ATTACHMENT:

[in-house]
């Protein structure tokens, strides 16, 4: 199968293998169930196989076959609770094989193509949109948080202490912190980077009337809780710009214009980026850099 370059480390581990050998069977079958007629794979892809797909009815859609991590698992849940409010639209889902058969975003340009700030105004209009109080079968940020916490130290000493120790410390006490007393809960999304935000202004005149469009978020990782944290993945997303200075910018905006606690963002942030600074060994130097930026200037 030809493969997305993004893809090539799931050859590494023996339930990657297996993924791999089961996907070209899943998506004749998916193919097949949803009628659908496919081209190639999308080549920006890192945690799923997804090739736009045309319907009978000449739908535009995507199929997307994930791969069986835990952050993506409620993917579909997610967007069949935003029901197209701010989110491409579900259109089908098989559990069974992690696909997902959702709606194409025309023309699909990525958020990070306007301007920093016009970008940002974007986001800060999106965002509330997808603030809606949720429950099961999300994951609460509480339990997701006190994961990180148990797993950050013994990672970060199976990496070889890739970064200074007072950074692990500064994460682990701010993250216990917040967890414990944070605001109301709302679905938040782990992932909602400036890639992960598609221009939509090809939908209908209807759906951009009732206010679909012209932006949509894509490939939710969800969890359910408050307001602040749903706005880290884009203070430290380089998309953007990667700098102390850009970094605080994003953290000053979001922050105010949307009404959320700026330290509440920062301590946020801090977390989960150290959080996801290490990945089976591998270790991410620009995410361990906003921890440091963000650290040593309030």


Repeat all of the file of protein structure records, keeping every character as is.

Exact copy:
[in-house]
């Protein structure tokens, strides 16, 4: 199968293998169930196989076959609770094989193509949109948080202490912190980077009337809780710009214009980026850099 370059480390581990050998069977079958007629794979892809797909009815859609991590698992849940409010639209889902058969975003340009700030105004209009109080079968940020916490130290000493120790410390006490007393809960999304935000202004005149469009978020990782944290993945997303200075910018905006606690963002942030600074060994130097930026200037 030809493969997305993004893809090539799931050859590494023996339930990657297996993924791999089961996907070209899943998506004749998916193919097949949803009628659908496919081209190639999308080549920006890192945690799923997804090739736009045309319907009978000449739908535009995507199929997307994930791969069986835990952050993506409620993917579909997610967007069949935003029901197209701010989110491409579900259109089908098989559990069974992690696909997902959702709606194409025309023309699909990525958020990070306007301007920093016009970008940002974007986001800060999106965002509330997808603030809606949720429950099961999300994951609460509480339990997701006190994961990180148990797993950050013994990672970060199976990496070889890739970064200074007072950074692990500064994460682990701010993250216990917040967890414990944070605001109301709302679905938040782990992932909602400036890639992960598609221009939509090809939908209908209807759906951009009732206010679909012209932006949509894509490939939710969800969890359910408050307001602040749903706005880290884009203070430290380089998309953007990667700098102390850009970094605080994003953290000053979001922050105010949307009404959320700026330290509440920062301590946020801090977390989960150290959080996801290490990945089976591998270790991410620009995410361990906003921890440091963000650290040593309030």